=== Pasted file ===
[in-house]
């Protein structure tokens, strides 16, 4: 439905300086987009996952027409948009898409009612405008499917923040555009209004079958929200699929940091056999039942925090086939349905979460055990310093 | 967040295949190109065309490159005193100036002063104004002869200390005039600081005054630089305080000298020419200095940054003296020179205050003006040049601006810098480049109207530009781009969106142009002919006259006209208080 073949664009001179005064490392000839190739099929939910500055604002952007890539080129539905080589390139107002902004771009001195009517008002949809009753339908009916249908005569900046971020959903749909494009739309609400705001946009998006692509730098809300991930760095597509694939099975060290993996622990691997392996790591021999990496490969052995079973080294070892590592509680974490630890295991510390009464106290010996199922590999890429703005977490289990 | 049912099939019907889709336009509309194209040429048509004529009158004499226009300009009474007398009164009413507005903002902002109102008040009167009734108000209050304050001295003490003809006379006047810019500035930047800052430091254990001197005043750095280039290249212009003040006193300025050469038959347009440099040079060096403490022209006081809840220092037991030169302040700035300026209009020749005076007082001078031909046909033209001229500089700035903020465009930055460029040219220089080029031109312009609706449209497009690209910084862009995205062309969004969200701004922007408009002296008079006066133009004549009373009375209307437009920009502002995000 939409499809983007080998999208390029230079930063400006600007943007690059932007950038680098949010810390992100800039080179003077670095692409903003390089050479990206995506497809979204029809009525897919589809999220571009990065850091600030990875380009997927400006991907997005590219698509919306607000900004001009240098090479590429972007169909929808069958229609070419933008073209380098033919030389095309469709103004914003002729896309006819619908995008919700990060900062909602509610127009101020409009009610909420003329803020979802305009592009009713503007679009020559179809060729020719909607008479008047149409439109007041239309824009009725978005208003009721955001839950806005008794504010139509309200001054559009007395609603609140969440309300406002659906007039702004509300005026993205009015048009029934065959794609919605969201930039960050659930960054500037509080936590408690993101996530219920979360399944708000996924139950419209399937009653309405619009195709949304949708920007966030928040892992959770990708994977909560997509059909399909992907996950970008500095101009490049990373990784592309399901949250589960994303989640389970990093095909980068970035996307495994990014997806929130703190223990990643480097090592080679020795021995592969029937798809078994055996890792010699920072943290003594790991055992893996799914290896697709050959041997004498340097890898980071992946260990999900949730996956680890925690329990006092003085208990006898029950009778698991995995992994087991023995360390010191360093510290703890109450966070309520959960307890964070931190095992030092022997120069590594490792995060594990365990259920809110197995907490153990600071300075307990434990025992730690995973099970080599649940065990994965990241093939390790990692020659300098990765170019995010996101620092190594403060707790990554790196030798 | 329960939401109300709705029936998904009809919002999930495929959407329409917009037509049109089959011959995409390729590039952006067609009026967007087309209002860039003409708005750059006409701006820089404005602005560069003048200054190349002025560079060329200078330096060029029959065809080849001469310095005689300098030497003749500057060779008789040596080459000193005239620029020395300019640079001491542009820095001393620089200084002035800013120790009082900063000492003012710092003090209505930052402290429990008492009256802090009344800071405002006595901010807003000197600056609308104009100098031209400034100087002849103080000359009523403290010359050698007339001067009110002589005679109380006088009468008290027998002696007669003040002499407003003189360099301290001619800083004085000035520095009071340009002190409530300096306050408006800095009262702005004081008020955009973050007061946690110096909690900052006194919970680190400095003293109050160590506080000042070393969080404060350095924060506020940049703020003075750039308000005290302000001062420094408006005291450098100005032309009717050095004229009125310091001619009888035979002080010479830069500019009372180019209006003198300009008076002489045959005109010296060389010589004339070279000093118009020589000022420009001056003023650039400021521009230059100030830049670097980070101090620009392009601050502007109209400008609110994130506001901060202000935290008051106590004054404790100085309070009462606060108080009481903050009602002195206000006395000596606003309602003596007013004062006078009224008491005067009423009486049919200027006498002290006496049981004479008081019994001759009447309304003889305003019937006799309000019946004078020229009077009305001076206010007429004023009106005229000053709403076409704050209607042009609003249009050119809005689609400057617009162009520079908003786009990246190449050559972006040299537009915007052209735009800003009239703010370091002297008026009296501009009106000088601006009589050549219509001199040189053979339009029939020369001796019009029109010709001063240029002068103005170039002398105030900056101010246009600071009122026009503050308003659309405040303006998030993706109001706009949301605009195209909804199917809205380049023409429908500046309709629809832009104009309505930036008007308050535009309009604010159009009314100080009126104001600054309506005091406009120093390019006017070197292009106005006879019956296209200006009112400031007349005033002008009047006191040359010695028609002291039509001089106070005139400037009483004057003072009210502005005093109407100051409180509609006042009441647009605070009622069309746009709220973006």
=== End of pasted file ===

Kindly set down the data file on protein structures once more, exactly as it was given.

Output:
[in-house]
């Protein structure tokens, strides 16, 4: 439905300086987009996952027409948009898409009612405008499917923040555009209004079958929200699929940091056999039942925090086939349905979460055990310093 | 967040295949190109065309490159005193100036002063104004002869200390005039600081005054630089305080000298020419200095940054003296020179205050003006040049601006810098480049109207530009781009969106142009002919006259006209208080 073949664009001179005064490392000839190739099929939910500055604002952007890539080129539905080589390139107002902004771009001195009517008002949809009753339908009916249908005569900046971020959903749909494009739309609400705001946009998006692509730098809300991930760095597509694939099975060290993996622990691997392996790591021999990496490969052995079973080294070892590592509680974490630890295991510390009464106290010996199922590999890429703005977490289990 | 049912099939019907889709336009509309194209040429048509004529009158004499226009300009009474007398009164009413507005903002902002109102008040009167009734108000209050304050001295003490003809006379006047810019500035930047800052430091254990001197005043750095280039290249212009003040006193300025050469038959347009440099040079060096403490022209006081809840220092037991030169302040700035300026209009020749005076007082001078031909046909033209001229500089700035903020465009930055460029040219220089080029031109312009609706449209497009690209910084862009995205062309969004969200701004922007408009002296008079006066133009004549009373009375209307437009920009502002995000 939409499809983007080998999208390029230079930063400006600007943007690059932007950038680098949010810390992100800039080179003077670095692409903003390089050479990206995506497809979204029809009525897919589809999220571009990065850091600030990875380009997927400006991907997005590219698509919306607000900004001009240098090479590429972007169909929808069958229609070419933008073209380098033919030389095309469709103004914003002729896309006819619908995008919700990060900062909602509610127009101020409009009610909420003329803020979802305009592009009713503007679009020559179809060729020719909607008479008047149409439109007041239309824009009725978005208003009721955001839950806005008794504010139509309200001054559009007395609603609140969440309300406002659906007039702004509300005026993205009015048009029934065959794609919605969201930039960050659930960054500037509080936590408690993101996530219920979360399944708000996924139950419209399937009653309405619009195709949304949708920007966030928040892992959770990708994977909560997509059909399909992907996950970008500095101009490049990373990784592309399901949250589960994303989640389970990093095909980068970035996307495994990014997806929130703190223990990643480097090592080679020795021995592969029937798809078994055996890792010699920072943290003594790991055992893996799914290896697709050959041997004498340097890898980071992946260990999900949730996956680890925690329990006092003085208990006898029950009778698991995995992994087991023995360390010191360093510290703890109450966070309520959960307890964070931190095992030092022997120069590594490792995060594990365990259920809110197995907490153990600071300075307990434990025992730690995973099970080599649940065990994965990241093939390790990692020659300098990765170019995010996101620092190594403060707790990554790196030798 | 329960939401109300709705029936998904009809919002999930495929959407329409917009037509049109089959011959995409390729590039952006067609009026967007087309209002860039003409708005750059006409701006820089404005602005560069003048200054190349002025560079060329200078330096060029029959065809080849001469310095005689300098030497003749500057060779008789040596080459000193005239620029020395300019640079001491542009820095001393620089200084002035800013120790009082900063000492003012710092003090209505930052402290429990008492009256802090009344800071405002006595901010807003000197600056609308104009100098031209400034100087002849103080000359009523403290010359050698007339001067009110002589005679109380006088009468008290027998002696007669003040002499407003003189360099301290001619800083004085000035520095009071340009002190409530300096306050408006800095009262702005004081008020955009973050007061946690110096909690900052006194919970680190400095003293109050160590506080000042070393969080404060350095924060506020940049703020003075750039308000005290302000001062420094408006005291450098100005032309009717050095004229009125310091001619009888035979002080010479830069500019009372180019209006003198300009008076002489045959005109010296060389010589004339070279000093118009020589000022420009001056003023650039400021521009230059100030830049670097980070101090620009392009601050502007109209400008609110994130506001901060202000935290008051106590004054404790100085309070009462606060108080009481903050009602002195206000006395000596606003309602003596007013004062006078009224008491005067009423009486049919200027006498002290006496049981004479008081019994001759009447309304003889305003019937006799309000019946004078020229009077009305001076206010007429004023009106005229000053709403076409704050209607042009609003249009050119809005689609400057617009162009520079908003786009990246190449050559972006040299537009915007052209735009800003009239703010370091002297008026009296501009009106000088601006009589050549219509001199040189053979339009029939020369001796019009029109010709001063240029002068103005170039002398105030900056101010246009600071009122026009503050308003659309405040303006998030993706109001706009949301605009195209909804199917809205380049023409429908500046309709629809832009104009309505930036008007308050535009309009604010159009009314100080009126104001600054309506005091406009120093390019006017070197292009106005006879019956296209200006009112400031007349005033002008009047006191040359010695028609002291039509001089106070005139400037009483004057003072009210502005005093109407100051409180509609006042009441647009605070009622069309746009709220973006």